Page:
A porcelain looking dish with a potter's mark, and only $3? Okey dokey, you had me at roses.

When I got home I started looking up the name of the importer on the mark. It turns out that the importer was PH Leonard, and he imported Limoge china from France and Porcelain from Bohemia. From various descriptions of his business I found on vintage sales sites,
P.H. Leonard, Vienna, Austria. Leonard was a New York importer well known for importing high quality Bohemian, Austrian and French porcelain during the last quarter of the 19th century. It appears that the P.H. Leonard firm went bankrupt sometime around 1898-1900.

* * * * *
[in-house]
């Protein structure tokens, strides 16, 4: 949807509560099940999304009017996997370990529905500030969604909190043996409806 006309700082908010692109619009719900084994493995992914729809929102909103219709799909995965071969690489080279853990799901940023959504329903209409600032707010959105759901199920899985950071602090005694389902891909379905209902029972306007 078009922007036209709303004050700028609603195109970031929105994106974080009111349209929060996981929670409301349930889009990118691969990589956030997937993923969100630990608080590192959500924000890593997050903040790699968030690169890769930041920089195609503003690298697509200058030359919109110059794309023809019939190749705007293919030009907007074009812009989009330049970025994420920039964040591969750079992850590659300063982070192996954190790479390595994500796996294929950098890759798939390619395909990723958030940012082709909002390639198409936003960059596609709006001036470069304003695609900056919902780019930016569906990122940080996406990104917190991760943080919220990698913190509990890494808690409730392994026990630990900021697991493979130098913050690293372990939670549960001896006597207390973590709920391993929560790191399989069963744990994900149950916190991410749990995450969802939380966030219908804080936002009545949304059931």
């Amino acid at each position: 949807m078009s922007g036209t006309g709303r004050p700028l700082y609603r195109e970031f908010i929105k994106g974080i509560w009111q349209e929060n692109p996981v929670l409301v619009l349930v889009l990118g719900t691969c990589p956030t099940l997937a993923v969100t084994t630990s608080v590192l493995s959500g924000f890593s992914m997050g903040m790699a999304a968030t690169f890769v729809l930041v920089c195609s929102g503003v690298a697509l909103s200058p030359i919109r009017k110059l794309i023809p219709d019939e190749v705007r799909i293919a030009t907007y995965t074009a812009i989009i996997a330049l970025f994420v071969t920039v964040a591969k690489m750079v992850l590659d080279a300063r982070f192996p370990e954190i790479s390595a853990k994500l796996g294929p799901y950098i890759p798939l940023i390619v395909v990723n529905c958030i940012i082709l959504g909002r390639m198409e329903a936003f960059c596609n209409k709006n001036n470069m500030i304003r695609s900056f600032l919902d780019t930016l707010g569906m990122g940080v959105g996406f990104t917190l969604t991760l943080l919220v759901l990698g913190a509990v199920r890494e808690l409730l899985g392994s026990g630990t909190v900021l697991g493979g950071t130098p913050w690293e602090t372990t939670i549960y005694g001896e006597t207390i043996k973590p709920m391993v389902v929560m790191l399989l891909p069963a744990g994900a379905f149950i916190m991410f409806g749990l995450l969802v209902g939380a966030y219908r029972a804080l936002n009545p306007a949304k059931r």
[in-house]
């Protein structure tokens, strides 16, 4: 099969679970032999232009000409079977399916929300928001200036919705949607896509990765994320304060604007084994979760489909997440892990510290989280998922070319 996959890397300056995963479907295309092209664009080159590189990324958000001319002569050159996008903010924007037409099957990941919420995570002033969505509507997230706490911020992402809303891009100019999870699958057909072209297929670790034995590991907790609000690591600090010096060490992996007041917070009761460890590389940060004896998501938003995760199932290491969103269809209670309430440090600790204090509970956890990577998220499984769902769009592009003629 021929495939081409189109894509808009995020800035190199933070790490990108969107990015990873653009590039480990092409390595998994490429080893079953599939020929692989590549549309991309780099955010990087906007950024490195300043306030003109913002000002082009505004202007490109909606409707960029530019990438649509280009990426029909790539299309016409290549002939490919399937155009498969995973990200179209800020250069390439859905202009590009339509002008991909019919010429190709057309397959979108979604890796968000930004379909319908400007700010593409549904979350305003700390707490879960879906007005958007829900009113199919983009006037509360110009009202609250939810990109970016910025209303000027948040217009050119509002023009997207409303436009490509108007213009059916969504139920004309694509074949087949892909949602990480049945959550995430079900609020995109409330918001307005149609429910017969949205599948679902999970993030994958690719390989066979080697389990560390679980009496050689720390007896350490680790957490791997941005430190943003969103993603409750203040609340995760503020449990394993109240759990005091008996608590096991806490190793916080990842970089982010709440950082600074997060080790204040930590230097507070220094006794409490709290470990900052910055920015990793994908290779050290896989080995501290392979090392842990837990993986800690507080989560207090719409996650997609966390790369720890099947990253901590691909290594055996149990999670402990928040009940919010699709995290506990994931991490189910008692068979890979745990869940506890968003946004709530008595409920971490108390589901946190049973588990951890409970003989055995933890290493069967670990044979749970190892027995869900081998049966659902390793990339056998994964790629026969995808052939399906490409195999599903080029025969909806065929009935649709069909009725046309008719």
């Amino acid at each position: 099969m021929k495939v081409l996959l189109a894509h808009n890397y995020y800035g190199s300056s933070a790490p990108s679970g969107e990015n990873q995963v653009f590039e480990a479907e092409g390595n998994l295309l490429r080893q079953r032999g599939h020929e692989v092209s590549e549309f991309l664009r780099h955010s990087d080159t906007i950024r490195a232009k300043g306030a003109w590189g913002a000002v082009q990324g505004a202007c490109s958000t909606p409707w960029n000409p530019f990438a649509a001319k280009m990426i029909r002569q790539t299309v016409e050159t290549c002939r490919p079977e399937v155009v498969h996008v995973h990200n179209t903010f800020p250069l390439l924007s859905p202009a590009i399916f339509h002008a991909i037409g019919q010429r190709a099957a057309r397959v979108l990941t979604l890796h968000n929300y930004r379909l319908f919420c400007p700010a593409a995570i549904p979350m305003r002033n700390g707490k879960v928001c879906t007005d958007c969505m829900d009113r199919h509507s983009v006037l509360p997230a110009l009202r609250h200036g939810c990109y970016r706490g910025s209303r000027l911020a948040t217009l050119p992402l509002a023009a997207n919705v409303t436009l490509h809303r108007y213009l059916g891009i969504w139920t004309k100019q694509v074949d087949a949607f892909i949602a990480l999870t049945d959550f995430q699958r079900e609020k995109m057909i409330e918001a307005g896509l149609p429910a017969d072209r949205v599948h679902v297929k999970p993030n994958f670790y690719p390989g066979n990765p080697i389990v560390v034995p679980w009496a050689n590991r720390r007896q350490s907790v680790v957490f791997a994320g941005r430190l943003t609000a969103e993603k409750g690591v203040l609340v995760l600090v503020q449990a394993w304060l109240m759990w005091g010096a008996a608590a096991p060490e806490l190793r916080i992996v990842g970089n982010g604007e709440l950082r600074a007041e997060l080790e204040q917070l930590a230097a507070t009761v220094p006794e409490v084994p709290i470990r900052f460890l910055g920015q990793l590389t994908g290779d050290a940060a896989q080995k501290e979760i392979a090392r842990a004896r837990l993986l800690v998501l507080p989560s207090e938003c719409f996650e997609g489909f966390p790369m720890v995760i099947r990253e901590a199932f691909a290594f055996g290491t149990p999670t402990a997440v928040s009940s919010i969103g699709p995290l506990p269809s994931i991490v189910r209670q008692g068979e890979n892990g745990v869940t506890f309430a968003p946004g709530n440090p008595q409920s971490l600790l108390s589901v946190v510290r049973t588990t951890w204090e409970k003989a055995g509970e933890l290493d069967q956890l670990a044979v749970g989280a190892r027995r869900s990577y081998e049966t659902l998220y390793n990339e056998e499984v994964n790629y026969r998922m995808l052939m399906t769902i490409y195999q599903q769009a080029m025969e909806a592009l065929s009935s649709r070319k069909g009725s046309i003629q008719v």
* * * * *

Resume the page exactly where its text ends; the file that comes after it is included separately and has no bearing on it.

This is from a description of a plate that looked like mine except for the mark, though in addition to the mark I'd posted above, there was a red A in script on the back
Circa 1891, Very fine, detailed hand painted and gilded plates with an exceptional reticulated (pierced) border which is both gold gilded and enameled with tiny rich blue designs. The flowers are pink roses on an off white background that has hints of pale blue, lavender and green. Marked Vienna Austria and signed with the initials A.I.D. All four plates are in very fine original condition. 5 3/4" in diameter.
All 4 plates on the above site were selling for $100 so one plate would likely be $25, which is consistent with the sites on ebay and etsy and antiques places I saw for sale. So we're not talking retirement money here, but simply the charm of the hunt and a pretty, vintage item to add to my collection.